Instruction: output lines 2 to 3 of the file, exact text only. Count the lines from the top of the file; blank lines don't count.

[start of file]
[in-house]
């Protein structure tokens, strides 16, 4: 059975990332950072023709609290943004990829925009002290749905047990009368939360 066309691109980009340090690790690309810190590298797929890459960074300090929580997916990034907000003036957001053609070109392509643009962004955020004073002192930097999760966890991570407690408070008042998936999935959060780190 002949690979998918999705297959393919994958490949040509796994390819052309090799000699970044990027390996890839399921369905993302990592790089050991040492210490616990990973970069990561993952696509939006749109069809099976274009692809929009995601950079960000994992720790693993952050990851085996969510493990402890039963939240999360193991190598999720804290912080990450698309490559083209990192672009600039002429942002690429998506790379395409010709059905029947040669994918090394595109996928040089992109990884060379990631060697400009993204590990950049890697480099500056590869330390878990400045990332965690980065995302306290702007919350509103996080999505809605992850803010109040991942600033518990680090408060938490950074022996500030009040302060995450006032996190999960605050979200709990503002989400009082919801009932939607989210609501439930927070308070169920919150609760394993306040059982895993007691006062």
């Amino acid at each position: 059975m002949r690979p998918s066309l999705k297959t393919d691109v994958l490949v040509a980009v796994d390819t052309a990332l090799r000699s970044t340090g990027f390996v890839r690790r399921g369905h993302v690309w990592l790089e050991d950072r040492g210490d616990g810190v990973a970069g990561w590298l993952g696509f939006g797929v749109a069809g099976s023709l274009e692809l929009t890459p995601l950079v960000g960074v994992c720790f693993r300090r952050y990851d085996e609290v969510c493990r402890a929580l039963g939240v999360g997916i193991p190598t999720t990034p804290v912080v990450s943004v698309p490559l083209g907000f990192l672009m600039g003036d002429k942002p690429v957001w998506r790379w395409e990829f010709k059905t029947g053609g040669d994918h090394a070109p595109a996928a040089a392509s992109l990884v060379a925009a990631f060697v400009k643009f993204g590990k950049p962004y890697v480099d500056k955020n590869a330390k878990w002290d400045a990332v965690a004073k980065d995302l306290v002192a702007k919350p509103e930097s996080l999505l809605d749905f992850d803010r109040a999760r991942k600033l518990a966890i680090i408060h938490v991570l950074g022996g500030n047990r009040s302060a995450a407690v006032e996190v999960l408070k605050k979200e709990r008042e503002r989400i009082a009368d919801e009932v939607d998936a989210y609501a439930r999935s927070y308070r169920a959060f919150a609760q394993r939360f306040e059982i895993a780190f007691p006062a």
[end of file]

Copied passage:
């Protein structure tokens, strides 16, 4: 059975990332950072023709609290943004990829925009002290749905047990009368939360 066309691109980009340090690790690309810190590298797929890459960074300090929580997916990034907000003036957001053609070109392509643009962004955020004073002192930097999760966890991570407690408070008042998936999935959060780190 002949690979998918999705297959393919994958490949040509796994390819052309090799000699970044990027390996890839399921369905993302990592790089050991040492210490616990990973970069990561993952696509939006749109069809099976274009692809929009995601950079960000994992720790693993952050990851085996969510493990402890039963939240999360193991190598999720804290912080990450698309490559083209990192672009600039002429942002690429998506790379395409010709059905029947040669994918090394595109996928040089992109990884060379990631060697400009993204590990950049890697480099500056590869330390878990400045990332965690980065995302306290702007919350509103996080999505809605992850803010109040991942600033518990680090408060938490950074022996500030009040302060995450006032996190999960605050979200709990503002989400009082919801009932939607989210609501439930927070308070169920919150609760394993306040059982895993007691006062």
């Amino acid at each position: 059975m002949r690979p998918s066309l999705k297959t393919d691109v994958l490949v040509a980009v796994d390819t052309a990332l090799r000699s970044t340090g990027f390996v890839r690790r399921g369905h993302v690309w990592l790089e050991d950072r040492g210490d616990g810190v990973a970069g990561w590298l993952g696509f939006g797929v749109a069809g099976s023709l274009e692809l929009t890459p995601l950079v960000g960074v994992c720790f693993r300090r952050y990851d085996e609290v969510c493990r402890a929580l039963g939240v999360g997916i193991p190598t999720t990034p804290v912080v990450s943004v698309p490559l083209g907000f990192l672009m600039g003036d002429k942002p690429v957001w998506r790379w395409e990829f010709k059905t029947g053609g040669d994918h090394a070109p595109a996928a040089a392509s992109l990884v060379a925009a990631f060697v400009k643009f993204g590990k950049p962004y890697v480099d500056k955020n590869a330390k878990w002290d400045a990332v965690a004073k980065d995302l306290v002192a702007k919350p509103e930097s996080l999505l809605d749905f992850d803010r109040a999760r991942k600033l518990a966890i680090i408060h938490v991570l950074g022996g500030n047990r009040s302060a995450a407690v006032e996190v999960l408070k605050k979200e709990r008042e503002r989400i009082a009368d919801e009932v939607d998936a989210y609501a439930r999935s927070y308070r169920a959060f919150a609760q394993r939360f306040e059982i895993a780190f007691p006062a």